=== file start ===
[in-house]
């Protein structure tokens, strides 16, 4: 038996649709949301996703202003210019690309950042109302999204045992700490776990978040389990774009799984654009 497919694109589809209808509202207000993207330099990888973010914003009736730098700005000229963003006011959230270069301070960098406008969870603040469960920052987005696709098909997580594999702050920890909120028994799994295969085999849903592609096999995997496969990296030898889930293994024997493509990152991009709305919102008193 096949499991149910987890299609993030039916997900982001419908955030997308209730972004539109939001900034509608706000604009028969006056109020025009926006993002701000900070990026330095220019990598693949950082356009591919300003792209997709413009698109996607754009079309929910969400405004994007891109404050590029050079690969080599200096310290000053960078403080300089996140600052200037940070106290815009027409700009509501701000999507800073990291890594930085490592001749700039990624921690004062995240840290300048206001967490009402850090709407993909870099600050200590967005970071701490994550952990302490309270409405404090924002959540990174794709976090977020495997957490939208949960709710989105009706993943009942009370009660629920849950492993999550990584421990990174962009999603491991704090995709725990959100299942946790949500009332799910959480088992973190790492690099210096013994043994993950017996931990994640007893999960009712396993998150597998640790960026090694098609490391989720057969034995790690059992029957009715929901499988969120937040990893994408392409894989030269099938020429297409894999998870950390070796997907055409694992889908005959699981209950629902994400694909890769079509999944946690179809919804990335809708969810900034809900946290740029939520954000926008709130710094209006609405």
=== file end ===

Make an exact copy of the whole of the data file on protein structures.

[in-house]
């Protein structure tokens, strides 16, 4: 038996649709949301996703202003210019690309950042109302999204045992700490776990978040389990774009799984654009 497919694109589809209808509202207000993207330099990888973010914003009736730098700005000229963003006011959230270069301070960098406008969870603040469960920052987005696709098909997580594999702050920890909120028994799994295969085999849903592609096999995997496969990296030898889930293994024997493509990152991009709305919102008193 096949499991149910987890299609993030039916997900982001419908955030997308209730972004539109939001900034509608706000604009028969006056109020025009926006993002701000900070990026330095220019990598693949950082356009591919300003792209997709413009698109996607754009079309929910969400405004994007891109404050590029050079690969080599200096310290000053960078403080300089996140600052200037940070106290815009027409700009509501701000999507800073990291890594930085490592001749700039990624921690004062995240840290300048206001967490009402850090709407993909870099600050200590967005970071701490994550952990302490309270409405404090924002959540990174794709976090977020495997957490939208949960709710989105009706993943009942009370009660629920849950492993999550990584421990990174962009999603491991704090995709725990959100299942946790949500009332799910959480088992973190790492690099210096013994043994993950017996931990994640007893999960009712396993998150597998640790960026090694098609490391989720057969034995790690059992029957009715929901499988969120937040990893994408392409894989030269099938020429297409894999998870950390070796997907055409694992889908005959699981209950629902994400694909890769079509999944946690179809919804990335809708969810900034809900946290740029939520954000926008709130710094209006609405």